Clean hydrogen will account for 50% of final energy demand in the steel industry by 2050, the reports adds, with smaller contributions in other industries: cement (30%), heavy-duty transport (20%), chemicals (20%), heating (15%), and rail (10%).
It says that hydrogen use in light-duty transport, such as cars and vans, will be “minimal”.
And at least 100 million tonnes of green hydrogen will be produced annually for long-term energy storage when there is a surplus of variable renewable energy supply, it adds.
But the priority, the report states, is to replace existing grey hydrogen “as rapidly as possible”, which is used mainly for the production of ammonia-based fertilisers and methanol, as well as crude oil refining.
“The majority (60%+) of the [2030 clean-hydrogen] demand should stem from decarbonisation of existing hydrogen uses, combined with early scale-up of key new uses of hydrogen in mobility (ie, for shipping, long-distance trucking, aviation) and industry (eg, steel),” it explains.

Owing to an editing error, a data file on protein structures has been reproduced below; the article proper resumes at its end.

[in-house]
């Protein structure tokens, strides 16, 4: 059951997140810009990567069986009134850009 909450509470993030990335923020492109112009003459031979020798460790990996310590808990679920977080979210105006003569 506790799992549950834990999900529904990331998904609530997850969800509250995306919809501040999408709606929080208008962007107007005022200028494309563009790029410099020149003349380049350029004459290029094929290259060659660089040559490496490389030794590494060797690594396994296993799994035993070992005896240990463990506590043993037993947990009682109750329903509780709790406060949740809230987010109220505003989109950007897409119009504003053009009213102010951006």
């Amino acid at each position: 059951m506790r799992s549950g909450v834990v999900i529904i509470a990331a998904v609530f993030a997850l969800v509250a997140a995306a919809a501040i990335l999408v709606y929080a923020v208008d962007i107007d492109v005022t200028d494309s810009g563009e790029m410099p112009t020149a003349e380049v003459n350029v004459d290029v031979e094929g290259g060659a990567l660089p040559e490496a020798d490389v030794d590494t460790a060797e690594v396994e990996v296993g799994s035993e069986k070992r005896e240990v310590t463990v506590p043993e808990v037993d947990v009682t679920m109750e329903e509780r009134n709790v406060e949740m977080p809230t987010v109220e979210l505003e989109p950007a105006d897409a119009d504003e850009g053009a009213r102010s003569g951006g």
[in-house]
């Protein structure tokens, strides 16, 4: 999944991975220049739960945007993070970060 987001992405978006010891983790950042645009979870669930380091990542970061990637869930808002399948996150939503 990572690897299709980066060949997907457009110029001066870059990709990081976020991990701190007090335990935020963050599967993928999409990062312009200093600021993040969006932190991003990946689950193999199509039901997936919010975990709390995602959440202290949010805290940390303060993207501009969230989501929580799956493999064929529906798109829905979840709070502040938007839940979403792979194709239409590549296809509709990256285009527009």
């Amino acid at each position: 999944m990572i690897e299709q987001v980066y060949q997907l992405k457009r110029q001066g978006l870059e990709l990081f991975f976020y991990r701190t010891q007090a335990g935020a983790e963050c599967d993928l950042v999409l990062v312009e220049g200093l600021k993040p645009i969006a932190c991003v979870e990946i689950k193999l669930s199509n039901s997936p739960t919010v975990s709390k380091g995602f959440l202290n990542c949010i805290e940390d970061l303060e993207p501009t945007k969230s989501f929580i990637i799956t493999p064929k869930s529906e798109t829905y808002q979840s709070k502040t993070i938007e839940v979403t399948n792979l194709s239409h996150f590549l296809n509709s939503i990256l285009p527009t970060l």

And the study adds: “Early and cost-effective development may best occur within [industrial] clusters which support the simultaneous and self-reinforcing development of hydrogen production and end use.”
Total investment needed
To build a hydrogen economy that is five to seven times larger than it is today will require almost $15trn of investment, the report states — $12.5trn of which would be for the required increase in electricity generation to produce green H2.
The remaining $2.5trn would be for investment in electrolysers, blue hydrogen production and H2 transport and storage infrastructure.
The ETC report lists six “key priorities” in terms of policies that should be implemented to drive the growth of clean hydrogen:
1) Carbon pricing that creates a level playing field between clean H2 and fossil-fuel technologies;
2) Sector-specific policies to support demand growth and compensate the “green premium”, whereby the cost of using clean H2 would be more expensive than existing fuels, for example, in shipping, aviation and steel.